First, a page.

Eminent domain may be restored: Salt Lake City UT Tribune, 2/16/07

By Kristen Moulton

[Utah] HB365 Would reinstate a city's power of eminent domain - with certain protections for property owners.

Next step: Goes to House floor for consideration.

Utah cities would regain their right to condemn private property in order to remove urban blight under legislation given the nod by a House committee on Thursday.

The House Political Subdivisions Committee voted unanimously to approve HB365, proposed by Rep. Stephen Urquhart, R-St. George, who described it as a measure to reconcile, with private-property rights, cities' responsibility to remove blight.

"This is a very delicate and important balancing act we're trying to perform," said Urquhart.

Two years ago, the Legislature stopped cities from using eminent domain for redevelopment projects.

At the time, Ogden's effort to replace homes and businesses in a blighted downtown neighborhood with a Wal-Mart was cited as an abuse by legislators who subsequently put a moratorium on such use of eminent domain.

Under an amendment to HB365 approved by the committee, Ogden would be able to pick up where it left off in trying to acquire homes and businesses in that area north of Union Station - as well as in the Ogden River Project area.

Mark Johnson, Ogden's management-services director, praised the measure.

"This really helps some of the key projects in the city, such as the river project, which is part of the downtown rebirth."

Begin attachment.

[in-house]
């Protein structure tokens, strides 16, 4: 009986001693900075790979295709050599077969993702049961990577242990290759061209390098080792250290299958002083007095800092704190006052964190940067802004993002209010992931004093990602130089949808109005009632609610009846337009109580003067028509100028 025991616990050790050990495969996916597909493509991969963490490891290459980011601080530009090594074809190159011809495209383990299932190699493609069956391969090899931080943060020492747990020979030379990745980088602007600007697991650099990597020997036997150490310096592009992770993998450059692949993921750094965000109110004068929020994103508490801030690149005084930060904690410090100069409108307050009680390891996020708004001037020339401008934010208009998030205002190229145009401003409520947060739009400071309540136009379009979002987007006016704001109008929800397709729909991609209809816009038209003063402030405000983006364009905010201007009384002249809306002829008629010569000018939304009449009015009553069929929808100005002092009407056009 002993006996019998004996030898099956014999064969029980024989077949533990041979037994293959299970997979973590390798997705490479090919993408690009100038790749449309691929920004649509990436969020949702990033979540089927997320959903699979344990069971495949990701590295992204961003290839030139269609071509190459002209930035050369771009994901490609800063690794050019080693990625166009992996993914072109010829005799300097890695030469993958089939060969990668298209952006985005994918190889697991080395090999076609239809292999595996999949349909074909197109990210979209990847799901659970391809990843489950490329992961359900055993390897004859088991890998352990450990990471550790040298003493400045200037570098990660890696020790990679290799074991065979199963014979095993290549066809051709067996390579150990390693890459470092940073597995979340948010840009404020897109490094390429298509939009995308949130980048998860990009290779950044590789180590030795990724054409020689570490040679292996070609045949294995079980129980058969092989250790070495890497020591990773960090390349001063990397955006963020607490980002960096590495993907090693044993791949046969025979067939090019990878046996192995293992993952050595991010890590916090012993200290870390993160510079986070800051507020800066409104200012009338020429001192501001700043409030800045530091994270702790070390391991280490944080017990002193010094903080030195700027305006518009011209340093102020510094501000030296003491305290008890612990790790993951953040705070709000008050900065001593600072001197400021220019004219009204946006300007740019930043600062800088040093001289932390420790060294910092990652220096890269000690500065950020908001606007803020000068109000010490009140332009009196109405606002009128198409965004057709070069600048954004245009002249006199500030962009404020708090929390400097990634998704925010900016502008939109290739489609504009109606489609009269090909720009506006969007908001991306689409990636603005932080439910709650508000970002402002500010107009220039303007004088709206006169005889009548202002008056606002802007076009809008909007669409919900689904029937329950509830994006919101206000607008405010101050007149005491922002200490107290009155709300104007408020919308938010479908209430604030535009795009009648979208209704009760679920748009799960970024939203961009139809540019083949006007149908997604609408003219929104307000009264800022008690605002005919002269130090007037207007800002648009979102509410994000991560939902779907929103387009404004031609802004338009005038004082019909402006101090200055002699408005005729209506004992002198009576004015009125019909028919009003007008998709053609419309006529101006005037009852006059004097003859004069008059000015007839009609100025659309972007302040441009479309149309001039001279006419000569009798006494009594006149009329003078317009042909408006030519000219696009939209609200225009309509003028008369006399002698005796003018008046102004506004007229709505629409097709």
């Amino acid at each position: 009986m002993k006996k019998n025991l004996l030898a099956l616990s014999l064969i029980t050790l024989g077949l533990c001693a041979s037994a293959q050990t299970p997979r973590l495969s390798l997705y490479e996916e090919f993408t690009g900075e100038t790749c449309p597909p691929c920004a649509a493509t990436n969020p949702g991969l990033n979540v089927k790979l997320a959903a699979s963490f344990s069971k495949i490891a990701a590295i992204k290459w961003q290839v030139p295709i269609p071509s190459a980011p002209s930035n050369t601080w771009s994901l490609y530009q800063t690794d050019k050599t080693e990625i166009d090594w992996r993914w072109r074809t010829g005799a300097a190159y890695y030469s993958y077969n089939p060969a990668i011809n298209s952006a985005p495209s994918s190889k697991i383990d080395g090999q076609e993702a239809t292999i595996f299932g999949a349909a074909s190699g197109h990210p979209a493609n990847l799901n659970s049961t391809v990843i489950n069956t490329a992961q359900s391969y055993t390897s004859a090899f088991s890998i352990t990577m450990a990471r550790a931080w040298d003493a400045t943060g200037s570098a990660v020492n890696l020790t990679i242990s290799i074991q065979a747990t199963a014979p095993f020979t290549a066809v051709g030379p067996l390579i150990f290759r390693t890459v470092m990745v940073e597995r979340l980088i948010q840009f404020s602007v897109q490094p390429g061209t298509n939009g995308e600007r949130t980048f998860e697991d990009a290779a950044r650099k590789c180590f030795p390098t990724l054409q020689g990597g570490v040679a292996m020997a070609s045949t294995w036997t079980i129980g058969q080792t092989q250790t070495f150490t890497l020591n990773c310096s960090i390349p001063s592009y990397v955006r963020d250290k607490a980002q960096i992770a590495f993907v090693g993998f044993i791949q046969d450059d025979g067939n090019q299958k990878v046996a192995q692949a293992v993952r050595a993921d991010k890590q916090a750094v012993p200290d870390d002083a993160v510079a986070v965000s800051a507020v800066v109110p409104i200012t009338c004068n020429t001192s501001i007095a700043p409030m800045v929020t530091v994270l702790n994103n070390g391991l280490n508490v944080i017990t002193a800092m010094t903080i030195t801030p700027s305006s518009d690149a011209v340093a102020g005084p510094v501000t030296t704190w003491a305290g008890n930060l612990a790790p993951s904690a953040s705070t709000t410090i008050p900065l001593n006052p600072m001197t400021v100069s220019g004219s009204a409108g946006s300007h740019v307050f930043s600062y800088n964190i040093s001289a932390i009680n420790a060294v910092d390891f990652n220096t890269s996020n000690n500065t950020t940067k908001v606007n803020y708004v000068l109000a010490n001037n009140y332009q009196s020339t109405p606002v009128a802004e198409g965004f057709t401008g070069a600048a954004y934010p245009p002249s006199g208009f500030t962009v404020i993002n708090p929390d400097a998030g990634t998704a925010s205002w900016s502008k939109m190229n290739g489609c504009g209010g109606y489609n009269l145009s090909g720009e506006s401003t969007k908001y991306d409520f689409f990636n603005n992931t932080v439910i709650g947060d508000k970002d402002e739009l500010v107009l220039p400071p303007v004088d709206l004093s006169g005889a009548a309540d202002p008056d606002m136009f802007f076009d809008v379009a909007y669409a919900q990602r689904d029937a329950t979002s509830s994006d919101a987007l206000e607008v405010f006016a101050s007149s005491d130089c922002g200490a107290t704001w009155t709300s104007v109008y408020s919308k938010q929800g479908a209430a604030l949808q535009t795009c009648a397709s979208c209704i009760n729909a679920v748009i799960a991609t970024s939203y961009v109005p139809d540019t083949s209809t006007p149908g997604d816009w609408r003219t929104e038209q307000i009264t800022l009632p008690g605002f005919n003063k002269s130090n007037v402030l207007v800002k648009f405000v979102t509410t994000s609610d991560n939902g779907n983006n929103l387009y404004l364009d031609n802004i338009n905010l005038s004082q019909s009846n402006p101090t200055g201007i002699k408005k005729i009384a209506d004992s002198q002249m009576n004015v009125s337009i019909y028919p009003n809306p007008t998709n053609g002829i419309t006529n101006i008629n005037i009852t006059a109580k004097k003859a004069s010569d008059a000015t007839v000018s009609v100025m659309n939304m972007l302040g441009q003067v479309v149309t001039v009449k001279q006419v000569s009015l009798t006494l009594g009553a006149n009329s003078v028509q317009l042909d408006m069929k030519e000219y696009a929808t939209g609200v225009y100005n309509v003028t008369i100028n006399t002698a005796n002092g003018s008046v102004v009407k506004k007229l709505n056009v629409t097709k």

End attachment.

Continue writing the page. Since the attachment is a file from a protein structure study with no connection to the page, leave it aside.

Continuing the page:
The second phase of the Ogden River Project - a plan to transform 60 acres north of the LDS Temple downtown with new homes, shops and restaurants - has been stymied by the moratorium, he said.

Lincoln Shurtz, of the Utah League of Cities and Towns, said the measure has several safeguards to ensure property rights are protected.

For one thing, property owners would have to petition the city or town to condemn their property, and that would require support of 75 percent of the owners with 50 percent of the value in the project area.

It would require a two-thirds vote of a city redevelopment agency board to condemn property. Previously, a simple majority was sufficient.

Also, a city would have to pay not only fair-market value, but replace the property if the fair-market value is not enough for a homeowner or business to start fresh.

However, Steven Huntsman, a North Ogden City Council member who opposes eminent domain for curing blight, criticized the bill later Thursday.

"The minute they bring eminent domain into it, it allows the government to sell your property to the highest bidder."

Salt Lake City UT Tribune: http://www.sltrib.com